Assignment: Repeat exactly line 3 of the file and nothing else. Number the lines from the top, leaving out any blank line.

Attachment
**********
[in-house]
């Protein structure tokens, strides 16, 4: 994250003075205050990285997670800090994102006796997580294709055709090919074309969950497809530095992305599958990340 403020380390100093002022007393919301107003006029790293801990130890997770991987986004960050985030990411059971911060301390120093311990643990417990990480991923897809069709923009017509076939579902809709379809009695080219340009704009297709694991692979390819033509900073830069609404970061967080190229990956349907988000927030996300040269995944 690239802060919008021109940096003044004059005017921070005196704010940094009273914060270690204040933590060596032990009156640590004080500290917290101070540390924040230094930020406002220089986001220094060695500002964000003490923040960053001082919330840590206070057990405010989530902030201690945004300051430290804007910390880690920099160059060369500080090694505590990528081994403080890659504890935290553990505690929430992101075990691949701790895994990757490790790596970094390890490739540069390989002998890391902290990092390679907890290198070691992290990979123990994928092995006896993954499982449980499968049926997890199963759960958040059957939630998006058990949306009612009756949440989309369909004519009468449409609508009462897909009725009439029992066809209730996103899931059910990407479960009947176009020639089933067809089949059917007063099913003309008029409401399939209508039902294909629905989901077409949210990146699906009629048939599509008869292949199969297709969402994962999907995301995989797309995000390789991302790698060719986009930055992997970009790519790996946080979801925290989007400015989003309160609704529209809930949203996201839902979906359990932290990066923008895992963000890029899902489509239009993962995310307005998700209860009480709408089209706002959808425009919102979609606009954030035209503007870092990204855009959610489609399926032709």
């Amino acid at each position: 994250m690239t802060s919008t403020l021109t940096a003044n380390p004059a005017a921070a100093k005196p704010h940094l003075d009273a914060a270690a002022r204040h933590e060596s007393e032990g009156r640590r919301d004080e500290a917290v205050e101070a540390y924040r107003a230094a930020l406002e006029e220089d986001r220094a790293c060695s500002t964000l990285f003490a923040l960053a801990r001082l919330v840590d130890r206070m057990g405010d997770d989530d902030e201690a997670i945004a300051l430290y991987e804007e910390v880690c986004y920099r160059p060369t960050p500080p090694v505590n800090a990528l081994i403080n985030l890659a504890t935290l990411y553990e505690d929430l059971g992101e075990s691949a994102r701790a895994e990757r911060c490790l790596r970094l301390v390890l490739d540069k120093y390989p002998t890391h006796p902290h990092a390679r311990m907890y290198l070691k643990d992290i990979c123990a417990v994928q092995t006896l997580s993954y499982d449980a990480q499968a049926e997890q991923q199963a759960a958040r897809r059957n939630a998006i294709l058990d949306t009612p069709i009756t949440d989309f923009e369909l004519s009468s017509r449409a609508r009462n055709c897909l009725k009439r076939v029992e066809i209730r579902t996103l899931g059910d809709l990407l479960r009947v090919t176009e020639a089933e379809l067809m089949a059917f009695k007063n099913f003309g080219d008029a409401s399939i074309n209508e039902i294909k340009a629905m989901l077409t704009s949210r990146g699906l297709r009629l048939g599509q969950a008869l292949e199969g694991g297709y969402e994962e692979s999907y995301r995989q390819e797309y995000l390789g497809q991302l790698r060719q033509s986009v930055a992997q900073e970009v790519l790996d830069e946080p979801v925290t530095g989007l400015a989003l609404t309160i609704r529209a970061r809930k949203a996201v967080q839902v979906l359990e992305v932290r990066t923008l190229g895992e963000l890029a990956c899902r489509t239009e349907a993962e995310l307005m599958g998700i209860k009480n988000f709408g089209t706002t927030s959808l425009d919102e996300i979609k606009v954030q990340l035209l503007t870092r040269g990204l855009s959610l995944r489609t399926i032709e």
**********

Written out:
């Amino acid at each position: 994250m690239t802060s919008t403020l021109t940096a003044n380390p004059a005017a921070a100093k005196p704010h940094l003075d009273a914060a270690a002022r204040h933590e060596s007393e032990g009156r640590r919301d004080e500290a917290v205050e101070a540390y924040r107003a230094a930020l406002e006029e220089d986001r220094a790293c060695s500002t964000l990285f003490a923040l960053a801990r001082l919330v840590d130890r206070m057990g405010d997770d989530d902030e201690a997670i945004a300051l430290y991987e804007e910390v880690c986004y920099r160059p060369t960050p500080p090694v505590n800090a990528l081994i403080n985030l890659a504890t935290l990411y553990e505690d929430l059971g992101e075990s691949a994102r701790a895994e990757r911060c490790l790596r970094l301390v390890l490739d540069k120093y390989p002998t890391h006796p902290h990092a390679r311990m907890y290198l070691k643990d992290i990979c123990a417990v994928q092995t006896l997580s993954y499982d449980a990480q499968a049926e997890q991923q199963a759960a958040r897809r059957n939630a998006i294709l058990d949306t009612p069709i009756t949440d989309f923009e369909l004519s009468s017509r449409a609508r009462n055709c897909l009725k009439r076939v029992e066809i209730r579902t996103l899931g059910d809709l990407l479960r009947v090919t176009e020639a089933e379809l067809m089949a059917f009695k007063n099913f003309g080219d008029a409401s399939i074309n209508e039902i294909k340009a629905m989901l077409t704009s949210r990146g699906l297709r009629l048939g599509q969950a008869l292949e199969g694991g297709y969402e994962e692979s999907y995301r995989q390819e797309y995000l390789g497809q991302l790698r060719q033509s986009v930055a992997q900073e970009v790519l790996d830069e946080p979801v925290t530095g989007l400015a989003l609404t309160i609704r529209a970061r809930k949203a996201v967080q839902v979906l359990e992305v932290r990066t923008l190229g895992e963000l890029a990956c899902r489509t239009e349907a993962e995310l307005m599958g998700i209860k009480n988000f709408g089209t706002t927030s959808l425009d919102e996300i979609k606009v954030q990340l035209l503007t870092r040269g990204l855009s959610l995944r489609t399926i032709e």